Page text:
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The Delta Works of Zeeland

When you come to visit Zeeland, you will pass one or more flood barriers which form the Delta Works. It was in the night of 31 January to 1 February 1953 that the south-west of The Netherlands was devastated by a disastrous North Sea flood. The Works were built to prevent the Netherlands ever again being struck so hard. 
The delta’s estuaries were closed off by dikes, dams and sluices. Sea defences were raised to ‘delta level’, namely five metres above standard known as NAP, roughly that of the summer flood tide of Amsterdam when it was open to the sea.

Oosterschelde barrier

The Oosterscheldekering flood barrier is by far the best-known link in the Delta Works, and was the last to be completed. It leaves the Oosterschelde estuary partially open to the sea – the original plan was to close it entirely. During early construction, and after some protest, it became clear that closure would mean the loss of an area of unique natural value. The barrier was redesigned as a dam with sliding gates to be closed during heavy storms or spring tides. Stunning in all dimensions, it is called the Eighth Wonder of the World by some.


The building of the Grevelingendam created a new lake, the Grevelingenmeer. The largest freshwater lake in Western Europe, it is a popular place for water sport lovers – with extra special appeal to divers. The dam is six kilometres long connects up Schouwen-Duiveland and Goeree-Overflakkee. To build it, an innovative method was used, dropping concrete blocks in place from a suspended cableway. The same technique was applied again on other sites, including for the Brouwersdam.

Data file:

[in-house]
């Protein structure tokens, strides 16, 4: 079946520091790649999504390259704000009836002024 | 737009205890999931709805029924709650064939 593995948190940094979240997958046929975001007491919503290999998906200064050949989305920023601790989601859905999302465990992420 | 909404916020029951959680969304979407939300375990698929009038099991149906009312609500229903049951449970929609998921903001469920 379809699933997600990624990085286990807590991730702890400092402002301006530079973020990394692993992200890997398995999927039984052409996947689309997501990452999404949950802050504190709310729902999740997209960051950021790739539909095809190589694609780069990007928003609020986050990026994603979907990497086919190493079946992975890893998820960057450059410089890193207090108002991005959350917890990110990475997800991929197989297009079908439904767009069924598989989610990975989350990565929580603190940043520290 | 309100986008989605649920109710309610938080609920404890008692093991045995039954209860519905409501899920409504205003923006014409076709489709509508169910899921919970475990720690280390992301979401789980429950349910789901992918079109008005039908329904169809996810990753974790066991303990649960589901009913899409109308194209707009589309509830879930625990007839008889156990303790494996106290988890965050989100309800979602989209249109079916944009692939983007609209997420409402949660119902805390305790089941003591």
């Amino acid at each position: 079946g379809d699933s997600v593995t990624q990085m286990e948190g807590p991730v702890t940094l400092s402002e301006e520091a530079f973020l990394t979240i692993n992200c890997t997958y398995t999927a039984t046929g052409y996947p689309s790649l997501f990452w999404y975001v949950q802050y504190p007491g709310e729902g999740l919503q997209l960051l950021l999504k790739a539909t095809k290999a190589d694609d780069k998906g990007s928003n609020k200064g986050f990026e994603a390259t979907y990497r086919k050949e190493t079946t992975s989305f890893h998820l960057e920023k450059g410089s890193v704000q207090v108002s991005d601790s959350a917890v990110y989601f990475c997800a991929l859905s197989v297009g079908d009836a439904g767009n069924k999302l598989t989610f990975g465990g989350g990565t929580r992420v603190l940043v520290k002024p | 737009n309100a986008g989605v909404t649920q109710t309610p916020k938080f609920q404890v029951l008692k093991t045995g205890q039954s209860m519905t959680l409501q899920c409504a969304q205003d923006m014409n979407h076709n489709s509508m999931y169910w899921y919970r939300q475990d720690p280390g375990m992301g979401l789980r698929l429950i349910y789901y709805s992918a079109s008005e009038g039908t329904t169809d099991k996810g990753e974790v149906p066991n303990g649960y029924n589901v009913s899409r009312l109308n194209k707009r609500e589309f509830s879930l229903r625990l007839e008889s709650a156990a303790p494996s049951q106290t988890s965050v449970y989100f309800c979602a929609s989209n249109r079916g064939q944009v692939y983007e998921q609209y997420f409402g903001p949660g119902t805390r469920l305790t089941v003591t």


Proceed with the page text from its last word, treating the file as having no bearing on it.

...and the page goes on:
Photo credits: Rijkswaterstaat


The 6.5 kilometres of the Brouwersdam separate the Grevelingen lake from the North Sea, carrying road traffic between Schouwen-Duiveland and Goeree-Overflakkee. It’s an all-weather favourite for water sport disciples: the North Sea side is a mecca for kite surfers, while windsurfers congregate on the Grevelingen.


At 10.5 kilometres, the Oesterdam is the longest of the Delta Works dams, connecting Tholen to Zuid-Beveland. It separates nature from shipping. To the west, the Oosterschelde stretches out, to the east, maritime traffic makes its way along the Schelde-Rhine canal, passing smoothly through the locks of the De Kreekraksluizen.


The Zandkreekdam was the first dam in Zeeland to be completed. In those early days, when the bridge over the locks was open, road traffic would get severely backed up. To solve this, a bypass bridge was built alongside the Veerse Meer. This took shape when the Zandkreekdam closed the estuary of the Veerse Gat, where another was erected. The lake’s full closure restricted its oxygen supply, with algae growth and odours as a result. The dam was modified by inserting two concrete tubes, 80 metres long. Thanks to this culvert, known as the Katse Heule, the Veerse Meer lake looks good, smells good and is partially tidal again.


The seven-kilometre Philipsdam lies between the Grevelingendam and Sint Philipsland. It closes the Krammer and Volkerak water bodies off from the Oosterschelde estuary. The sluice gates have a complex system of pipes and pumps to create a screen of air bubbles which prevents the salt water of the Oosterschelde from entering the fresh water of the Volkerak. One benefit of the resulting silting up of the salting marshes is a huge increase in the bird population.